The North Coast Railroad submitted a poorly redacted filing with the federal STB almost two weeks ago that shows on any given day between March 31 and April 21, its balance with the Self-Help Credit Union fluctuated from less than $100 to a high of $3,269.96. That’s a lot less than $15.7 million beginning and ending balance at the top of the statement.

Read more at https://www.advocate-news.com/2022/06/10/north-coast-railroad-co-s-stb-filing-includes-potentially-fraudulent-bank-statement/

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Sonoma Clean Power executes power purchase agreement with Luminia for 11.6 MW solar plus 8 MW energy storage project

BUSINESS WIRE

Project to reliably alleviate grid constraints and deliver clean, renewable energy to residents

SAN DIEGO & SANTA ROSA: Luminia and Sonoma Clean Power (SCP) announced today the signing of a Power Purchase Agreement (PPA) for the development of an 11.6 MW AC solar plus 32 MWh battery storage project in Sonoma, California. Construction of the 75-acre project is expected in the second half of 2023 in southern Sonoma County, tying into a nearby electrical substation.

“Deploying reliable solar and storage projects with community choice aggregators like Sonoma Clean Power reinforces renewable energy as the new standard in our daily energy lives,” said Dale A. Vander Woude, chief investment officer of Luminia. “We formed an excellent team with Kenwood Investments to provide Sonoma Clean Power with a solution for its resource adequacy demand, which is what brought this important project to fruition in Sonoma County.”

In addition to the PPA, Luminia and Kenwood Investments, LLC, are managing the late-stage development of the project. Once completed, SCP will dispatch the 100 percent renewable, locally generated electricity to its EverGreen premium service customers throughout Sonoma and Mendocino counties. The 11.6 MW AC solar PV system also includes 32 MWh of lithium-ion battery storage that can distribute stored solar power across the grid during peak evening hours.

Read more at https://www.businesswire.com/news/home/20220606005234/en/

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Climate controversy: California’s plan for handling crisis is flawed, advisors say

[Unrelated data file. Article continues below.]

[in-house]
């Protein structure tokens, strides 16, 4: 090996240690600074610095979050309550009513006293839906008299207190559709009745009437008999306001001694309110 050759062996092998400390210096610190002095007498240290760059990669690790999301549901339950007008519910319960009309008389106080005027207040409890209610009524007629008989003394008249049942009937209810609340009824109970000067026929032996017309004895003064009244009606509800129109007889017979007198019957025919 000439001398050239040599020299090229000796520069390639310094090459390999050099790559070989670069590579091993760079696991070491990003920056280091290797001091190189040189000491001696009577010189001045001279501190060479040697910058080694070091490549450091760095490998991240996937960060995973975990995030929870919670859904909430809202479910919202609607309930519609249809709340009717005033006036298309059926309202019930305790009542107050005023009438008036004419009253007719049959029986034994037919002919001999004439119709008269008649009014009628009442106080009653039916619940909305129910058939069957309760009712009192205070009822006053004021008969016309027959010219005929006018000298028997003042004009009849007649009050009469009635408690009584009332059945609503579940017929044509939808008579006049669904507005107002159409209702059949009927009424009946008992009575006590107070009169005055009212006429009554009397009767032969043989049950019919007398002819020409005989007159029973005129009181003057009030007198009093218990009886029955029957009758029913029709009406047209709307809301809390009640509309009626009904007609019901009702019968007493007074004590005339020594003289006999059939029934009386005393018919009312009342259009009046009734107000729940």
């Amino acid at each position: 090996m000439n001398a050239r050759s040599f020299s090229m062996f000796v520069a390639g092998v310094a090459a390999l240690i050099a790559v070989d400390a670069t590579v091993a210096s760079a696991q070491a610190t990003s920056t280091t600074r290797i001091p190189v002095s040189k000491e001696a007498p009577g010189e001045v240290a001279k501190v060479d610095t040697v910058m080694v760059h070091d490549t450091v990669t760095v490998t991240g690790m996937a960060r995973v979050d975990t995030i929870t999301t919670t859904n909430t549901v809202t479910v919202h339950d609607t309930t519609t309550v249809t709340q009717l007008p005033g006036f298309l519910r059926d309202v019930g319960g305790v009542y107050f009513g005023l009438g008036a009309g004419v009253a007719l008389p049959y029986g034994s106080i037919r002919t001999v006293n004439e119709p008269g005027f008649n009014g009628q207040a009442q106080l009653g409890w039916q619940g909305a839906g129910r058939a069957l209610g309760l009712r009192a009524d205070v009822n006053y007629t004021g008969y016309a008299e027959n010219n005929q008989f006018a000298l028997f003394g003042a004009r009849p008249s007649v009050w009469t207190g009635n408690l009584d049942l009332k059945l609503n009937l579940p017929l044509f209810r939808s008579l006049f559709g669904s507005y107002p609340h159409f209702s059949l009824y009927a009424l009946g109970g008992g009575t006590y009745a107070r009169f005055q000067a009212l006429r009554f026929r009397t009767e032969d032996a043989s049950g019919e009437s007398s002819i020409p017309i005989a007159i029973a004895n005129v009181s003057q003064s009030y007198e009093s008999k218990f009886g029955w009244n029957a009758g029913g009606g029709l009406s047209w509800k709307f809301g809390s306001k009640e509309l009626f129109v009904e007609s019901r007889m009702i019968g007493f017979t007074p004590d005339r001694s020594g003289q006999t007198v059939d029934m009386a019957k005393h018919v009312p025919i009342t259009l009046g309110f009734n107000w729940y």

Nadia Lopez, CALMATTERS

California’s climate change plan fails to provide substantial evidence that capturing carbon will meet ambitious greenhouse gas goals, critics say. The plan “does California a disservice,” one state advisor said.

As California races to prevent the irreversible effects of climate change, some experts are questioning key policies that the state is counting on to meet its ambitious goals and accusing state officials of failing to provide substantial details to back up its claims.

The California Air Resources Board’s proposal, called a scoping plan, outlines policies that would transition the economy away from fossil fuels. The purpose of the plan is to fulfill state mandates to reduce planet-warming emissions 40% below 1990 levels by 2030 and achieve carbon neutrality by 2045.

In this year’s highly-anticipated climate policy blueprint, some critics say the state agency has not been transparent on how it plans to achieve its goals. The process has left legislators and others at the forefront of the climate discussion confused over the air board staff’s projections.

“The draft scoping plan does California a disservice,” said Danny Cullenward, an economist and vice chair of the Independent Emissions Market Advisory Committee, a group of five experts appointed by the governor and top legislators to assess the effectiveness of the state’s landmark cap and trade program. “It focuses on long-term goals at the expense of near-term action.”

At two recent state committee meetings, environmentalists, academics and climate policy experts who serve on state advisory panels voiced concerns over California’s approach to tackling the climate crisis. They called the plan incomplete, ambiguous and confusing.

Read more at https://calmatters.org/environment/2022/06/california-climate-change-plan-flawed/?utm_id=57747&sfmc_id=3422102